Last night, NPR did a story on how it was sad for Clinton that the media has now annointed Obama the candidate and ignored her win in WV. Which is to say, last night we heard the sound of taps. So the next fun parlor game is the veepstakes, one that has become increasingly common in watercooler chat. In my own thinking, it seems like Obama has a choice among several advantages. Choose the advantage, and the candidate follows pretty obviously.
Swing State Pick-up
In this scenario, you select a state where you are weak and find a candidate to shore up votes. The calculus is obvious, but this is often a mirage. The assumptive fallacy lies in the idea that voters for the local Senator/Governor will vote for the same candidate when s/he's on the bottom of the national ticket. But those crossover voters who back the candidate when s/he's running for senator or governor may not be as inclined to back Obama as president. In fact, historians argue that the only time this really panned out was in 1960, when LBJ put Texas in Kennedy's column and was the difference. So the theory is questionable. Still, it's awfully tempting, particularly given Obama's need for some juice in Ohio.
Candidates: Ted Strickland, Ohio gov, Ed Rendell, Penn gov, Claire McCaskill, Missouri Sen (bonus points, woman; see below). Longshot: Bill Nelson, FL Sen. I don't know that Strickland will bring votes over. Could be that someone like Jim Webb would actually appeal to the Ohioans Obama needs better than Strickland. Same with McCaskill and Nelson. Rendell I love because he's a great guy. But Obama's winning Pennsylvania easily in any case.
Another common gambit is the gap-filling veep, the guy or gal who helps round out the administration. In Obama's case, that means cred with Appalachian working-class whites or foreign policy/military background. The upside is that selecting such a person reassures the electorate that you have the bases covered (see Bush/Cheney). The downside is that it highlights the weakness at the top of the ticket.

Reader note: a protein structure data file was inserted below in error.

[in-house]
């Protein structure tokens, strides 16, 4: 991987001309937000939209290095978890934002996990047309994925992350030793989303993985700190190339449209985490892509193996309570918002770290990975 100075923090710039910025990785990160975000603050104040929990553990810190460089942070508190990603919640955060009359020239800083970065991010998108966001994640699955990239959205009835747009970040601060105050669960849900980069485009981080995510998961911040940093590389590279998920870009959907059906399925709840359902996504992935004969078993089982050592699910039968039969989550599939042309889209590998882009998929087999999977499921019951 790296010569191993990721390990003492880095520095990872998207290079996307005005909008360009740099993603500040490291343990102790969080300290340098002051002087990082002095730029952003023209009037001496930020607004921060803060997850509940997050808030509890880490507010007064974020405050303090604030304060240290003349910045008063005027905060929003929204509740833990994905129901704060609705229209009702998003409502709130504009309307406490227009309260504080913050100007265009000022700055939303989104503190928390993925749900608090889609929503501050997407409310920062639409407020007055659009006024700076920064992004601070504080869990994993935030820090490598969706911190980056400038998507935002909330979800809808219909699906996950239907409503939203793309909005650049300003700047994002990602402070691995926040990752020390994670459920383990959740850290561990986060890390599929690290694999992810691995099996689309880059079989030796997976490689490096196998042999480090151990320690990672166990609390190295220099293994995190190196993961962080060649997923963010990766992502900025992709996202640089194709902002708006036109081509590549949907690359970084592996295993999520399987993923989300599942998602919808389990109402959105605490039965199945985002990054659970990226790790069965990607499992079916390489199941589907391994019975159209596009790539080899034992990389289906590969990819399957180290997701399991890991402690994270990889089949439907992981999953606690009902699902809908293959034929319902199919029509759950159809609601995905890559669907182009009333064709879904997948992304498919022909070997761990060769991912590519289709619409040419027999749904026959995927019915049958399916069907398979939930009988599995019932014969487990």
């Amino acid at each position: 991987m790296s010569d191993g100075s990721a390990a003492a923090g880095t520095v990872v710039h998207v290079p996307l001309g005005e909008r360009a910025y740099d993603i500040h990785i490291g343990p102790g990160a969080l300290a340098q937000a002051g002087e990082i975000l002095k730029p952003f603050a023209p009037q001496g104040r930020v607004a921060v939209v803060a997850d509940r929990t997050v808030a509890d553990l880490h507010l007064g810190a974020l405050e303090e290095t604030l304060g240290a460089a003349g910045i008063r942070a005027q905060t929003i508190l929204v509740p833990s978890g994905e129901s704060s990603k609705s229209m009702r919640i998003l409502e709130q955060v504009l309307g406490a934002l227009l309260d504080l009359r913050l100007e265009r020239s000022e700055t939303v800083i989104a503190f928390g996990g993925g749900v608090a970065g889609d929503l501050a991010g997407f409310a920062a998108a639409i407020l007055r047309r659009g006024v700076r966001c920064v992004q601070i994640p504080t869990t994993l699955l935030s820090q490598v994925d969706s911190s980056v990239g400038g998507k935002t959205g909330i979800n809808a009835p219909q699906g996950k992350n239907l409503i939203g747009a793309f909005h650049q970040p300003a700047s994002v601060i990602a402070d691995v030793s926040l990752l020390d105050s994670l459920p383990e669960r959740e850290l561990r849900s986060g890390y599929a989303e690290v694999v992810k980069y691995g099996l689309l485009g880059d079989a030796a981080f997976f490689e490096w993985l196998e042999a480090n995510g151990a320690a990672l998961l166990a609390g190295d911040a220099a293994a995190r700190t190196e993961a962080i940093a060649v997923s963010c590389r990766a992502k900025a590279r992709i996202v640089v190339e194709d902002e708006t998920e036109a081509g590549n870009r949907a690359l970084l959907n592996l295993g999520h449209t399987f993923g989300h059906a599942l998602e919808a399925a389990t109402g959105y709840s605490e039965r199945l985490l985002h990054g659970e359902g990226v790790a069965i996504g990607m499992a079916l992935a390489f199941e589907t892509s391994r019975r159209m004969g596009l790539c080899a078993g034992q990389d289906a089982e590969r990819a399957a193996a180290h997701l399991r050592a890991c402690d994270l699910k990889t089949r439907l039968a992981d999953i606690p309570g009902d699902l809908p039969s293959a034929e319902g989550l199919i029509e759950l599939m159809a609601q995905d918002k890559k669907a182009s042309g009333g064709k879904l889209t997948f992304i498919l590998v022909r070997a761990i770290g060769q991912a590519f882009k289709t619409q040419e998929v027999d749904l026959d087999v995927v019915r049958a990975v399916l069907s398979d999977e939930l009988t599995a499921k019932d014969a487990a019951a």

Candidate: Jim Webb, Virginia Senator. His whole career has been made in the foreign policy sphere, and he seems to have little interest in anything else. He has the uber-cred among Appalachian whites, and has even written about them. With a son in Iraq, he rounds out the pro-troop, anti-war ticket. Downside is that he's a bad campaigner and a bit unvarnished.
There's a lot of talk of finding a sop to Hillary-backers (like the super-dud Evan Bayh, whom I disrespect enough to exclude him from swing-state contention), which I'll touch on. But in my mind, a woman would better meet the aspirations of Hillary-backers than some random affiliated pol. The upside is that it might more ably unify the ticket and bring women back in. The downside is that it may hurt among men.
Candidates: Kathleen Sebelius, Kansas gov, Claire McCaskill, Missouri Sen. McCaskill has been one of Obama's most outspoken supporters and is a tough and talented campaigner. I like her. Sebelius, whom everyone puts in front of McCaskill, is measured and slightly boring. And no way is Kansas in play. Dark horse: Susan Collins (see below), Republican senator of Maine.